Moody's: Greek Default Could Hit Portugal, Ireland

A Greek debt default would hurt other peripheral euro zone states and could push Portugal and Ireland into junk territory, Moody's said on Tuesday, warning it would classify most forms of restructuring as a default.

Markets have piled pressure on heavily indebted euro zone countries this week as investors worry not just about Greece but also about Spain, where the government suffered a major defeat in regional elections at the weekend, and after ratings agencies warned about the health of Italy and Belgium.

"A Greek default would be highly destabilising and would have implications for the creditworthiness of issuers across Europe," Moody's Investors Service's chief credit officer in the region, Alastair Wilson, told Reuters in a telephone interview.

"This would result in more highly polarised credit worthiness and ratings among euro zone sovereigns, with the stronger countries retaining very high ratings and the weaker countries struggling to remain in investment grade."

In recent days, Standard & Poor's cut its outlook to "negative" from "stable" for Italy, which has the euro zone's biggest debt pile in absolute terms, while Fitch said it might downgrade Belgium's AA+ credit rating. Belgium has not had a proper government since elections last June though it is enjoying an economic boom.


Wilson said the focus after any Greek default would be on Portugal and Ireland, which like Greece have agreed to receive international bailouts from the European Union and the International Monetary Fund.

Asked if these two countries would risk falling into junk territory in the event of a Greek default, he said: "Potentially yes...If there were to be a Greek default, there could potentially be multi-notch downgrades to the weakest sovereigns."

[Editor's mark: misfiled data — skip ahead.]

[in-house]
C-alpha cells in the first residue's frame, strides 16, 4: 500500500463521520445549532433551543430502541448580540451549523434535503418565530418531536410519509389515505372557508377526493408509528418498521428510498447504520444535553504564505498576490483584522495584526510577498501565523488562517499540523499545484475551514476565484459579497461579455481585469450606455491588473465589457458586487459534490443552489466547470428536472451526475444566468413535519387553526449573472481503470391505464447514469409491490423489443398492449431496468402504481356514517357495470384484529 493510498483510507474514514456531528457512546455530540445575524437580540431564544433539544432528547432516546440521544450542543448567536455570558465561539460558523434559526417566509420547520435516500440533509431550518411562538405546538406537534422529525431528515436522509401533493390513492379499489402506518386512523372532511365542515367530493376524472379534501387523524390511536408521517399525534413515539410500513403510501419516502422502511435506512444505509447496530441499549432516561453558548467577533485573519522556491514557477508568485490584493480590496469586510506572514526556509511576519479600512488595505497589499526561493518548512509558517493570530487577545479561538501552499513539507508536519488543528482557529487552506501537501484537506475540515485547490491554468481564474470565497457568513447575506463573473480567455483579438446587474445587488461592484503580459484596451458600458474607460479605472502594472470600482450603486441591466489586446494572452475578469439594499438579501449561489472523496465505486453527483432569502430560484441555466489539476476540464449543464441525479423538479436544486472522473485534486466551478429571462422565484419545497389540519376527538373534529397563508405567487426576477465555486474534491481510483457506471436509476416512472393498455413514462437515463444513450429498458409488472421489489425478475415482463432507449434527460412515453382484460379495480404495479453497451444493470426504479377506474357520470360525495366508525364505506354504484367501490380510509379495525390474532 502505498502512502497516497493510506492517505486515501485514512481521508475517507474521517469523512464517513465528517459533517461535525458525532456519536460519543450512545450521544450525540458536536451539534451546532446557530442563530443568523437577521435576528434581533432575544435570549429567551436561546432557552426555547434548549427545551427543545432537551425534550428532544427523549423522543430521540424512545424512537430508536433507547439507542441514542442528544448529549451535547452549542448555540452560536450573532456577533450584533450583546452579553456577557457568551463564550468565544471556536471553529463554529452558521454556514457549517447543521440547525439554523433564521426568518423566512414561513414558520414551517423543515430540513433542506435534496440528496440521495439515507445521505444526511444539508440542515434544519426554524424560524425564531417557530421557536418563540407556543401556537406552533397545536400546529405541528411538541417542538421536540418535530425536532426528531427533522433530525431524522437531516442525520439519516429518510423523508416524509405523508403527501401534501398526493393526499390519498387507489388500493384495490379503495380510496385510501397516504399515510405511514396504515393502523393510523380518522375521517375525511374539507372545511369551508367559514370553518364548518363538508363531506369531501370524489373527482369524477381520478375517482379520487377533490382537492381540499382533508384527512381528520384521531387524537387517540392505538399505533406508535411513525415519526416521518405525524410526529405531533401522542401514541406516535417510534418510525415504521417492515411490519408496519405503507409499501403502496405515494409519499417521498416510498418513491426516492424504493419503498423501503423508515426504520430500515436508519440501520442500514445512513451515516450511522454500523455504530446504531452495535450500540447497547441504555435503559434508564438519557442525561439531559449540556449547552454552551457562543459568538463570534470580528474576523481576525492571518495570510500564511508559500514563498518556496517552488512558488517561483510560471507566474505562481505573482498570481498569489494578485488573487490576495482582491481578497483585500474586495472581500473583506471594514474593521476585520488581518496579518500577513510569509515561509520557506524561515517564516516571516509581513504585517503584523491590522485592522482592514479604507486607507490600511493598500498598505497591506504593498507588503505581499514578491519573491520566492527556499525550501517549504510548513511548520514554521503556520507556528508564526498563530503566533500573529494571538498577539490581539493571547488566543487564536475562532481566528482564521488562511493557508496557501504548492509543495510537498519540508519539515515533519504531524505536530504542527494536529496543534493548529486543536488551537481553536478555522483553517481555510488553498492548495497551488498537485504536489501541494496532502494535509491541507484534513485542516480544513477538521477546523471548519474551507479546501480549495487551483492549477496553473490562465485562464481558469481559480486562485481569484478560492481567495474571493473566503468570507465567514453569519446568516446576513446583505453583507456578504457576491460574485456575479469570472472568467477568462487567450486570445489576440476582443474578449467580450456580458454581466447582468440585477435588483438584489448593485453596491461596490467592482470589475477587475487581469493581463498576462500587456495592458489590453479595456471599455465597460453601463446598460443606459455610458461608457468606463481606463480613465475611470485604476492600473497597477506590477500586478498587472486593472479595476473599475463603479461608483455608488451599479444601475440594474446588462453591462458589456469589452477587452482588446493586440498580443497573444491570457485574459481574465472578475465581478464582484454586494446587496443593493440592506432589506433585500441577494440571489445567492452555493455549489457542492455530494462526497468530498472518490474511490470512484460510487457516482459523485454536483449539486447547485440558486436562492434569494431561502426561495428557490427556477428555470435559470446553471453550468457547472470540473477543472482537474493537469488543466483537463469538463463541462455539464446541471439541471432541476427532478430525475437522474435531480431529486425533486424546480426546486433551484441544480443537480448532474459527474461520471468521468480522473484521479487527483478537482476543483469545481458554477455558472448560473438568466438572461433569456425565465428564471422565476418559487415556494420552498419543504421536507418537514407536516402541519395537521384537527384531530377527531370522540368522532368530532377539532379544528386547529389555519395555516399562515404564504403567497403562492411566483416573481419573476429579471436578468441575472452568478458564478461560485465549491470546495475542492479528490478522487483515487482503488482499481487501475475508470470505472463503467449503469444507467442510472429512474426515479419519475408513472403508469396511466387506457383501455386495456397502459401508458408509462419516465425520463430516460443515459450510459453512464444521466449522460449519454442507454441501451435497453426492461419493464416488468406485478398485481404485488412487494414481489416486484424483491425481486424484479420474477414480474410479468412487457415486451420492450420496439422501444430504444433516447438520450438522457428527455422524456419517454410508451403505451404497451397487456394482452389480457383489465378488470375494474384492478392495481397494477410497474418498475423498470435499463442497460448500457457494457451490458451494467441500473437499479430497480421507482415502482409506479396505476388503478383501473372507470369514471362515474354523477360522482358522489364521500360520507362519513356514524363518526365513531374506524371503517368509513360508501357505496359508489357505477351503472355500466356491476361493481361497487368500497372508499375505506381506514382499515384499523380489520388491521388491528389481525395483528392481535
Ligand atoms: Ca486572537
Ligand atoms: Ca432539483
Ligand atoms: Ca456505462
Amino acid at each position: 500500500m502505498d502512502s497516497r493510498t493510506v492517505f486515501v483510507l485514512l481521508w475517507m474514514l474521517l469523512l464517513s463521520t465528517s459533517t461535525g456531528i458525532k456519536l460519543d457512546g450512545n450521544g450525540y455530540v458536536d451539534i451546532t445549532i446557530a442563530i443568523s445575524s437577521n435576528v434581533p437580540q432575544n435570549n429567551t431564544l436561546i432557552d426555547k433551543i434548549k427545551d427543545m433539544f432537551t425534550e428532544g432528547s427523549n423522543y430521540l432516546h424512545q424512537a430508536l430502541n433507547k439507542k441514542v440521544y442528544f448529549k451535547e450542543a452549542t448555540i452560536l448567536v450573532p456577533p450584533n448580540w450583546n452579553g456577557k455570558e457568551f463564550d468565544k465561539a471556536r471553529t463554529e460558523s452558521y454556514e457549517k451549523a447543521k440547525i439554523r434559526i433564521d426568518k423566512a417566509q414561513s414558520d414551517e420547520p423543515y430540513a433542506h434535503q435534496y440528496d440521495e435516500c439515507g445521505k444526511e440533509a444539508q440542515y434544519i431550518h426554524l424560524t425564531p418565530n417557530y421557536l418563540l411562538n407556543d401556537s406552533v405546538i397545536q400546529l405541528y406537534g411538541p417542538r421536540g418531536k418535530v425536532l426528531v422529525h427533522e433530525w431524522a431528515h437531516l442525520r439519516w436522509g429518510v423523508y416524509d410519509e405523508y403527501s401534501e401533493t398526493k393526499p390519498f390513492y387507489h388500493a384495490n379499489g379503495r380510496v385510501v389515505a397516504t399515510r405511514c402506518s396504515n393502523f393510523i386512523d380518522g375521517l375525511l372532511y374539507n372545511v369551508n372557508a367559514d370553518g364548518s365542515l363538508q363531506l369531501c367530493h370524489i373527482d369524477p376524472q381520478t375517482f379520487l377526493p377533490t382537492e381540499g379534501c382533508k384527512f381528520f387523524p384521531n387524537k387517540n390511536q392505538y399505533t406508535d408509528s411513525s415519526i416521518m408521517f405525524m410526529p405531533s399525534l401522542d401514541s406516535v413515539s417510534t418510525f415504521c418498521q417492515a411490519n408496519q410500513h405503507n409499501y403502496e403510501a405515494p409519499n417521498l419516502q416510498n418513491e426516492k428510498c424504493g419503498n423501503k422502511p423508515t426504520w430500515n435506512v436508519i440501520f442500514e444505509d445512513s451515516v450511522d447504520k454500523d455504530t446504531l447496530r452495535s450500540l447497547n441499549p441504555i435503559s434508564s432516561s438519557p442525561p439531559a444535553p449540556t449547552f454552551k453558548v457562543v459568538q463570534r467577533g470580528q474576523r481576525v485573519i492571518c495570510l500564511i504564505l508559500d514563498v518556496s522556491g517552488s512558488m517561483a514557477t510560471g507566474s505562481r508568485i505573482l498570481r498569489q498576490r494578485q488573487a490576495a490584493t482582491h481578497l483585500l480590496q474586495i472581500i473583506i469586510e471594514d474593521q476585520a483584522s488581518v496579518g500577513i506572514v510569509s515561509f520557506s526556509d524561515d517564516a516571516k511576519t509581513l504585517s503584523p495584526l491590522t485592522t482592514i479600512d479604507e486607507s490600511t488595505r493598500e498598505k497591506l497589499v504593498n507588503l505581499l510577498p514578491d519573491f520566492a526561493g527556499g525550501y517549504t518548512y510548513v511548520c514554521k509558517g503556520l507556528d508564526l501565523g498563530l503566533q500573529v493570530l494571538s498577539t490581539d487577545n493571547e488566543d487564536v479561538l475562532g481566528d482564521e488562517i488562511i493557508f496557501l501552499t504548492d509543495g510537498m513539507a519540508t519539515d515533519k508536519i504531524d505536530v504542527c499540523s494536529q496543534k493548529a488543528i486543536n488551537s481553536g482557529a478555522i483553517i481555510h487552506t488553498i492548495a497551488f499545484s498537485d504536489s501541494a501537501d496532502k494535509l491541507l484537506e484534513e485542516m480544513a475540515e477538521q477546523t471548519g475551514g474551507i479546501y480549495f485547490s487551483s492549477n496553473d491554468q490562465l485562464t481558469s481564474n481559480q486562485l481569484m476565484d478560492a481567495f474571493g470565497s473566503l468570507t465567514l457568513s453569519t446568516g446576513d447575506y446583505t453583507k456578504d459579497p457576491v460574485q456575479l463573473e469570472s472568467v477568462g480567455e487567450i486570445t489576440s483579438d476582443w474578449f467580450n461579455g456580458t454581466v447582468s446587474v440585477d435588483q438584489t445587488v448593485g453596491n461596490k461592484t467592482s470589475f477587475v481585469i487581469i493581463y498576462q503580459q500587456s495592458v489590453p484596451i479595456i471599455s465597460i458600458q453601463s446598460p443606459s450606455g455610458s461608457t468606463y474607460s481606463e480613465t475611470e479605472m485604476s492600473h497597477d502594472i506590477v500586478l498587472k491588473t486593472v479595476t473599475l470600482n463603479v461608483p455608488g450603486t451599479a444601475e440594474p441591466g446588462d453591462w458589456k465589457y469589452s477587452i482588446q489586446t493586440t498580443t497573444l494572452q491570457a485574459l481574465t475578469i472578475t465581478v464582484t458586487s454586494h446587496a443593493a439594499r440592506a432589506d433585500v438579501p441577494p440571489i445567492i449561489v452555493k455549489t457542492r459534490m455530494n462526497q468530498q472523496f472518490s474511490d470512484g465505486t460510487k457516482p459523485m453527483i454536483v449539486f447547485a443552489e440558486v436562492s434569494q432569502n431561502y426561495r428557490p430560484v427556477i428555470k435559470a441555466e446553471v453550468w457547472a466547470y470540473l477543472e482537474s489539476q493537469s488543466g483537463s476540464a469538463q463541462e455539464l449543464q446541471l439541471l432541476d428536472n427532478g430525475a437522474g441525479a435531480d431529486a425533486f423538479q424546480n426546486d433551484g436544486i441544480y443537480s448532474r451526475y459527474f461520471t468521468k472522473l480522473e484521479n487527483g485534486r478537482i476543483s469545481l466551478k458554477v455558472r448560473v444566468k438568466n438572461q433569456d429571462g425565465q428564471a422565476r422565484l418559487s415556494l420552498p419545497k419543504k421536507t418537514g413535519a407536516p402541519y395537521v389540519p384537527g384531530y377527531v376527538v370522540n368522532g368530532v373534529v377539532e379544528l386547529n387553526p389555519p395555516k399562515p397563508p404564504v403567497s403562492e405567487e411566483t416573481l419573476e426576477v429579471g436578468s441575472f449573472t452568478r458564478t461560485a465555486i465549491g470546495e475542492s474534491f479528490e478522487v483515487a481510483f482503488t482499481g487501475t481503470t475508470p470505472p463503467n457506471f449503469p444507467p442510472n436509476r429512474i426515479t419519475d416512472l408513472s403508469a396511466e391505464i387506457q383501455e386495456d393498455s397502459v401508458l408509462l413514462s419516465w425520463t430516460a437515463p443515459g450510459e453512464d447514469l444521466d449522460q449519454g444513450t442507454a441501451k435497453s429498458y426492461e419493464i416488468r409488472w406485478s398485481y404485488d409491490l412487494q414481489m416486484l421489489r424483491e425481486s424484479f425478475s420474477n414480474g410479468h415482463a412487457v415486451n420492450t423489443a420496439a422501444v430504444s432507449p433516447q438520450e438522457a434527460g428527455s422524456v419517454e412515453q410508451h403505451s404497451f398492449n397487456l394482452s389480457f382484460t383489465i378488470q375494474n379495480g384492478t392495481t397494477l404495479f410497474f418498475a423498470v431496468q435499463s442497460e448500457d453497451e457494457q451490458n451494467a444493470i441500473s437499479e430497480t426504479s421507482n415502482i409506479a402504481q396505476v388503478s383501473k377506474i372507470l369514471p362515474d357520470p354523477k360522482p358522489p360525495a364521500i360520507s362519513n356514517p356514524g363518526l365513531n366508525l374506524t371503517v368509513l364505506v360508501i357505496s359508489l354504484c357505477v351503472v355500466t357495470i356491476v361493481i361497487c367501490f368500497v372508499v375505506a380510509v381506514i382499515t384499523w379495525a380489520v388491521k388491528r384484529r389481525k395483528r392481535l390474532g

He said Spain, Italy and Belgium were not in the same category as Portugal and Ireland, but would also come under significant market pressure and could face rating downgrades.

"It would be expected though that even the slightly stronger euro zone sovereigns would come under significant market pressure and very likely face higher cost of accessing the wholesale funding market," Wilson said.

He declined to say how likely it was that Greece would actually default on its debt.

Greece announced on Monday 6 billion euros worth of new fiscal steps to cut its budget deficit as well as plans to jumpstart privatisations, in an effort to convince lenders it can pay off debt without a restructuring.

Finance Minister George Papaconstantinou said Greece would not be able to honour its obligations if it did not obtain the next tranche of bailout loans. The IMF has made clear it cannot disburse money if Greece's 2012 EU funding is not assured.

The three major ratings agencies, Moody's, Fitch and S&P, have all warned they would probably consider even a "soft" debt restructuring by Greece, in which investors were given the option to accept a deal but not explicitly forced to accept one, a default.

In a statement on Tuesday, Moody's said: "A Greek default might take many forms, including changes in terms and conditions, selective 're-profiling' and large-scale 'voluntary' debt buybacks at high discounts, which Moody's classifies as distressed exchanges."

Wilson said that even forms of debt restructuring such as voluntary swaps of bonds, with credit enhancements for old bonds to support their net present values, were highly likely to be classified as defaults.

Moody's also said the Greek banking sector would need recapitalisation in case of a sovereign default, as well as continued liquidity support from the European Central Bank. It warned that a sovereign default was likely to be accompanied by some form of default on bank debt.

Fitch cut Greece's credit rating by three notches on Friday, pushing the country deeper into junk territory, and warned that any kind of debt restructuring imposed on investors would amount to a default.